While Frank Sinatra may have crooned about having a "merry little Christmas," retailers estimate many consumers may be planning a merry large Christmas with respect to holiday shopping.

The National Retail Federation forecasts holiday spending will see a 4.1 percent bump this year to a total of $586.1 billion. That's an average of $749.51 per holiday shopper.

Meanwhile, a recent analysis from TransUnion finds credit card debt and delinquencies are on the rise. Although the increase correlates with a pattern from 2011 in which credit card debt increased and then decreased, should the upward trend continue, it may indicate trouble for those planning to use plastic to fund this year's festivities.

Joy in December, regret in January?

Unfortunately, many shoppers may end up overspending. According to a survey from Oxygen Media, 47 percent of adults say they have spent more than they could afford for the holidays. In addition, 36 percent report going into credit card debt to finance their gift giving.

Those numbers may be worrisome in light of the recent TransUnion report, which found credit card debt and delinquencies rose in the third quarter of 2012. The delinquency rate -- which tracks the percentage of borrowers more than 90 days late on their accounts -- rose to 0.75 percent in the third quarter.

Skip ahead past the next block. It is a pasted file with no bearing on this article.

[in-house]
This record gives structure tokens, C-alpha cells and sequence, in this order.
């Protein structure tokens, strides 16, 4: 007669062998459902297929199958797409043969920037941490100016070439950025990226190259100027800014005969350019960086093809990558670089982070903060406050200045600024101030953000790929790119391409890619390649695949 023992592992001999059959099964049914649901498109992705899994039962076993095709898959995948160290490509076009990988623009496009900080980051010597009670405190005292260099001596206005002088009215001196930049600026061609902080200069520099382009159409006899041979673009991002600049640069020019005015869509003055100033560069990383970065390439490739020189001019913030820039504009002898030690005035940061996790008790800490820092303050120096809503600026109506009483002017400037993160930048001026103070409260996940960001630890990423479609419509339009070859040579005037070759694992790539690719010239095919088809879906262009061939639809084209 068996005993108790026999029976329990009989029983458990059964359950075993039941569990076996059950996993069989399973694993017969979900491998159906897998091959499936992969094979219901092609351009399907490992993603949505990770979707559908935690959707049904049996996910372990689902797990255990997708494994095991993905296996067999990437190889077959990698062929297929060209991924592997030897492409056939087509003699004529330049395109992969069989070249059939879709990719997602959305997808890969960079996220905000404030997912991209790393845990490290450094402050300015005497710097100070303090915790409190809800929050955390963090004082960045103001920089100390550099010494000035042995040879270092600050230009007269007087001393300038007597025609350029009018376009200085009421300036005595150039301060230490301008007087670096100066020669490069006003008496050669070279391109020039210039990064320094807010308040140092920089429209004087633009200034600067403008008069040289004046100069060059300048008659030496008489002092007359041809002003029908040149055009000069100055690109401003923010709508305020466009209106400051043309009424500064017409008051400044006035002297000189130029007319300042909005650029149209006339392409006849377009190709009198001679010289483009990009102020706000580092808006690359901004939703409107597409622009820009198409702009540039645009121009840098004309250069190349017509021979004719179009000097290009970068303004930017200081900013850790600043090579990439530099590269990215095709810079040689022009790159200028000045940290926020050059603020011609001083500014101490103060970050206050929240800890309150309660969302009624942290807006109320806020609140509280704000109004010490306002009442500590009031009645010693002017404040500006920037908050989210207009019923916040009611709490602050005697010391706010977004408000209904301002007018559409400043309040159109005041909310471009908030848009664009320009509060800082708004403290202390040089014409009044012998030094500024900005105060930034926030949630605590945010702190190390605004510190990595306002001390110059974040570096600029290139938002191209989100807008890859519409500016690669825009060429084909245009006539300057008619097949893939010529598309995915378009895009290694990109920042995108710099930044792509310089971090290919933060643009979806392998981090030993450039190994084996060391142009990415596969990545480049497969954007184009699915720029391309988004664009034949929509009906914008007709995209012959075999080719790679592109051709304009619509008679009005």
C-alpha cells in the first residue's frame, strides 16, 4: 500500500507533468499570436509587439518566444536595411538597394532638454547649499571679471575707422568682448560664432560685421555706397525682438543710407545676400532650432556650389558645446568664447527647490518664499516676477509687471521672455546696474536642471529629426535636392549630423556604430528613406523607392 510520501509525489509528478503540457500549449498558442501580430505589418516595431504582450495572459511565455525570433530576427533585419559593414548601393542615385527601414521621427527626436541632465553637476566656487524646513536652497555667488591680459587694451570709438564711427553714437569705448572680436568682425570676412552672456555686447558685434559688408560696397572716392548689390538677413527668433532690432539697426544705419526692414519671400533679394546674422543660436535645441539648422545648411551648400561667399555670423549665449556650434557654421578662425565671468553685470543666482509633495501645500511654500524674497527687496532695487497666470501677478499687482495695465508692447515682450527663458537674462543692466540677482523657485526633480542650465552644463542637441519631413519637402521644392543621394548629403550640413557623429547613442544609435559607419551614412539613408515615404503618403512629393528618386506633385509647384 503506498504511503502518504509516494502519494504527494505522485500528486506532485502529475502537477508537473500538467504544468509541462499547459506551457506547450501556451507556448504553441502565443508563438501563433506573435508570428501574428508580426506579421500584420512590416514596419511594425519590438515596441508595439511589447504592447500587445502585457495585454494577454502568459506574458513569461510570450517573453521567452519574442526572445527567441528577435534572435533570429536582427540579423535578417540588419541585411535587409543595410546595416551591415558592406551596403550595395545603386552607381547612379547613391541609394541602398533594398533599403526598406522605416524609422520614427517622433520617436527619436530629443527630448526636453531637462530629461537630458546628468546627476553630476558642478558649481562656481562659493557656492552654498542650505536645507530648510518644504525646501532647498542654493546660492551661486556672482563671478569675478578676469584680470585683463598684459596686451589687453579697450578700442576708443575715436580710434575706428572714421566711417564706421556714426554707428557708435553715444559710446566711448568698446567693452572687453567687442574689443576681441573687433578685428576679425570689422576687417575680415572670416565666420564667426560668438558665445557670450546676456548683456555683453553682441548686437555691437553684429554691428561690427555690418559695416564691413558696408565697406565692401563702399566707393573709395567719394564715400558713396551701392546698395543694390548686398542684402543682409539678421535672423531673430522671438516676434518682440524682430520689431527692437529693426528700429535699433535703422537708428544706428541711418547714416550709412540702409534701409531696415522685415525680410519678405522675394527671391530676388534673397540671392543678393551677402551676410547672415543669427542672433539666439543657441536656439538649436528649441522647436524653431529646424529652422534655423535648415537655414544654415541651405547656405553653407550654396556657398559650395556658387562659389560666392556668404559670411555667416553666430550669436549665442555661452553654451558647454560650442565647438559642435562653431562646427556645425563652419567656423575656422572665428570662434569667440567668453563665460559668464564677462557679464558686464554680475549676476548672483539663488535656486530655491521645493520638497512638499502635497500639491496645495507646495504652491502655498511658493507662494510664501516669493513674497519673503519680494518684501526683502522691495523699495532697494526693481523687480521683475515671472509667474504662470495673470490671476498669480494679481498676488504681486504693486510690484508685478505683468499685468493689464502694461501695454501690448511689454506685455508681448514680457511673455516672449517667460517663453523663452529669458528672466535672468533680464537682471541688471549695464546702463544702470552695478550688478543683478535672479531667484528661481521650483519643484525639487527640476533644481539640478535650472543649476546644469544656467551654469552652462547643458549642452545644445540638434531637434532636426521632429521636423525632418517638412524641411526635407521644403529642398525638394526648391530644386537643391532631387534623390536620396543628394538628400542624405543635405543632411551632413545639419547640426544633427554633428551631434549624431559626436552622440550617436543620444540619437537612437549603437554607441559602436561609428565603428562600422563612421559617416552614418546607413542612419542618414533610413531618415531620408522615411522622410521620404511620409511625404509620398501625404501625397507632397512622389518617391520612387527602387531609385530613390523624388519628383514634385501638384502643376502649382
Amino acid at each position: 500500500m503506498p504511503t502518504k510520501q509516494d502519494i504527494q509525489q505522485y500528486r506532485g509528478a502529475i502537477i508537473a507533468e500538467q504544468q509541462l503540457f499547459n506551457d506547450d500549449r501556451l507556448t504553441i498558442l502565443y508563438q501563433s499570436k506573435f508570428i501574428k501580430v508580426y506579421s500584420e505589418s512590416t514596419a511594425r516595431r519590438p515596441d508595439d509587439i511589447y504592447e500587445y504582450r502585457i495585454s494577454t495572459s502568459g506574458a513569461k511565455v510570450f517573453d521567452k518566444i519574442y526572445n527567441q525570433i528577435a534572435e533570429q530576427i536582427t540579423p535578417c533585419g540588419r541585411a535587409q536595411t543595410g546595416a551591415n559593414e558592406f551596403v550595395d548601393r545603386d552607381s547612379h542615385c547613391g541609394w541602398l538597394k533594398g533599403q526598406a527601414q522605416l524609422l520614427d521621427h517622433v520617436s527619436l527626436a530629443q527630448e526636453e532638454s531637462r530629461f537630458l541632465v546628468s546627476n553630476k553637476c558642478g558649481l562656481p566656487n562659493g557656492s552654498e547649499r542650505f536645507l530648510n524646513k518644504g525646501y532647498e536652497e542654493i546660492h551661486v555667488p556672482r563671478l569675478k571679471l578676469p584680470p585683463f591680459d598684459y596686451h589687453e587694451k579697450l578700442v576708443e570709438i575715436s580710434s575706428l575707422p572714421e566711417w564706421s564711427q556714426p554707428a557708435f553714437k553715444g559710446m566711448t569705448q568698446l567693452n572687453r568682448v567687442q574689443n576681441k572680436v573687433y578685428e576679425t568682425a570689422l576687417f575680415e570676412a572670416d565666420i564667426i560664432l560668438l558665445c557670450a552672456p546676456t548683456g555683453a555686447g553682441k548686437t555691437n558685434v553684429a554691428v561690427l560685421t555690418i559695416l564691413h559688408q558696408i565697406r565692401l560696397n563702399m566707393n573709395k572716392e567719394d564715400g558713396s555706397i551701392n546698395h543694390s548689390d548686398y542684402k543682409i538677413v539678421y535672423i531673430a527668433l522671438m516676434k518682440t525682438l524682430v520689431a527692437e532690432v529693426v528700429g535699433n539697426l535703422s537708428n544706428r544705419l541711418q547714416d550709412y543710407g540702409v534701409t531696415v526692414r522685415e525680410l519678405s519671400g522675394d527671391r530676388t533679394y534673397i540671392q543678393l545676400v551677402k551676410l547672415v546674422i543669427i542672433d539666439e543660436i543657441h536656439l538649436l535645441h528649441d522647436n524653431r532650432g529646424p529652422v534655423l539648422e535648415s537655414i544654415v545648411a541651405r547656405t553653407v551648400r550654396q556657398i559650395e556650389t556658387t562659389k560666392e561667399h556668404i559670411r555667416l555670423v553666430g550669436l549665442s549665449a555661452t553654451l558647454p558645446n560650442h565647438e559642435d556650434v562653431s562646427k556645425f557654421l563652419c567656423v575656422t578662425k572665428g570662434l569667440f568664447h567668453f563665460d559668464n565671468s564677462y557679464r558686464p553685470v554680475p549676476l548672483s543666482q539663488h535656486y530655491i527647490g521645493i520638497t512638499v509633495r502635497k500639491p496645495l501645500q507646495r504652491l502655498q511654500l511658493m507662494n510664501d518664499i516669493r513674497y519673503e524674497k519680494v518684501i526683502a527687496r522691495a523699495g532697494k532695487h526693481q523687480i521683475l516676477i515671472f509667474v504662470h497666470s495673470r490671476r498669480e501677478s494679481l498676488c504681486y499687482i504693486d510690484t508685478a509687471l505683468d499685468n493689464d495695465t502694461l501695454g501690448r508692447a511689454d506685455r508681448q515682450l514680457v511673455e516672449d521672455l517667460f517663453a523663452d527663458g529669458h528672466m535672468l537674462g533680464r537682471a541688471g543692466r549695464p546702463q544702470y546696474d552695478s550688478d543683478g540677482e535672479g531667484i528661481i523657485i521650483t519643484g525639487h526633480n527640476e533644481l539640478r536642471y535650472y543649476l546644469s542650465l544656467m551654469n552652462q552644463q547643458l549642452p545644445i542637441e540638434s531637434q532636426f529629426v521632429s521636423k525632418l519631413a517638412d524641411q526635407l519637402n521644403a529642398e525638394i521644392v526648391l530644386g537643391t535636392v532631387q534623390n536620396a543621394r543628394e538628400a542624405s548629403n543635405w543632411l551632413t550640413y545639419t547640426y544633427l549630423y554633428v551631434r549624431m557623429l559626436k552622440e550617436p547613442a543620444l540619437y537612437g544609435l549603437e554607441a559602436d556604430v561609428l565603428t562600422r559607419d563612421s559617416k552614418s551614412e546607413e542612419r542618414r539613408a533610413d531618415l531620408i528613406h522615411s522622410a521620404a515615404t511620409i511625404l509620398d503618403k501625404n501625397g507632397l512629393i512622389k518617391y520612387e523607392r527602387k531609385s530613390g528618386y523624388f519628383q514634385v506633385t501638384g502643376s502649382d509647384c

Credit card debt also climbed 4.91 percent from the previous year. The average debt per borrower now stands at $4,996. While 2011 debt statistics saw a similar increase in debt and delinquencies followed by a decline, the numbers could continue to rise if consumers overextend their wallets this holiday season.

Keeping credit card spending in check

While some consumers prefer to use credit cards for their convenience or to earn rewards, paying with plastic can make it easy for shoppers to lose track of their budget.

To avoid splurging, consumers can use strategies such as using their credit cards to purchase gift cards or prepaid cards that fit their budget. Those cards can then be used for buying gifts. In addition, before hitting the stores, shoppers should check their card's billing information to determine how long they have to pay off the balance before interest charges start to accrue.

TransUnion also offers the following advice:
  • Double check credit card rates and current credit card debt before shopping
  • Monitor credit reports to ensure information is accurate
  • Be aware that opening new accounts, such as applying for retail store cards to get discounts, can cause a temporary dip in credit scores

Should consumers find they have overspent and are unable to pay off their balance in full, transferring balances to a credit card with a zero-interest introductory period may be one strategy to minimize costs while paying off the debt.